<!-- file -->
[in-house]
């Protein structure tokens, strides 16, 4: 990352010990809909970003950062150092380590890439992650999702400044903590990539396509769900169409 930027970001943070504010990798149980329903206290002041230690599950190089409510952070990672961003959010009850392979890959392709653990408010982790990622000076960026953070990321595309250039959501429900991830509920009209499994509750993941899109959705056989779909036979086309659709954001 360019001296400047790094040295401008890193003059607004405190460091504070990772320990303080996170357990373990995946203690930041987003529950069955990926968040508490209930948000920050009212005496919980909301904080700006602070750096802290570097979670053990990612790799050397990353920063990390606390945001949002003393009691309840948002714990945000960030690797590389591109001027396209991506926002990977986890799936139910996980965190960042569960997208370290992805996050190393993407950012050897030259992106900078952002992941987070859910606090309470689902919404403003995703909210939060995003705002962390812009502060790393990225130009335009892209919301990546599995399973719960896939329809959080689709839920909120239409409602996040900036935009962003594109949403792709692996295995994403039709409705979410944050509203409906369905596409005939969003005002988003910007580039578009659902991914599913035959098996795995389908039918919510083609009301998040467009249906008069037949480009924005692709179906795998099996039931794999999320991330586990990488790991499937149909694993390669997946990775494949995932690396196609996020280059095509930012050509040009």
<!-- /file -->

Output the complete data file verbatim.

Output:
[in-house]
């Protein structure tokens, strides 16, 4: 990352010990809909970003950062150092380590890439992650999702400044903590990539396509769900169409 930027970001943070504010990798149980329903206290002041230690599950190089409510952070990672961003959010009850392979890959392709653990408010982790990622000076960026953070990321595309250039959501429900991830509920009209499994509750993941899109959705056989779909036979086309659709954001 360019001296400047790094040295401008890193003059607004405190460091504070990772320990303080996170357990373990995946203690930041987003529950069955990926968040508490209930948000920050009212005496919980909301904080700006602070750096802290570097979670053990990612790799050397990353920063990390606390945001949002003393009691309840948002714990945000960030690797590389591109001027396209991506926002990977986890799936139910996980965190960042569960997208370290992805996050190393993407950012050897030259992106900078952002992941987070859910606090309470689902919404403003995703909210939060995003705002962390812009502060790393990225130009335009892209919301990546599995399973719960896939329809959080689709839920909120239409409602996040900036935009962003594109949403792709692996295995994403039709409705979410944050509203409906369905596409005939969003005002988003910007580039578009659902991914599913035959098996795995389908039918919510083609009301998040467009249906008069037949480009924005692709179906795998099996039931794999999320991330586990990488790991499937149909694993390669997946990775494949995932690396196609996020280059095509930012050509040009």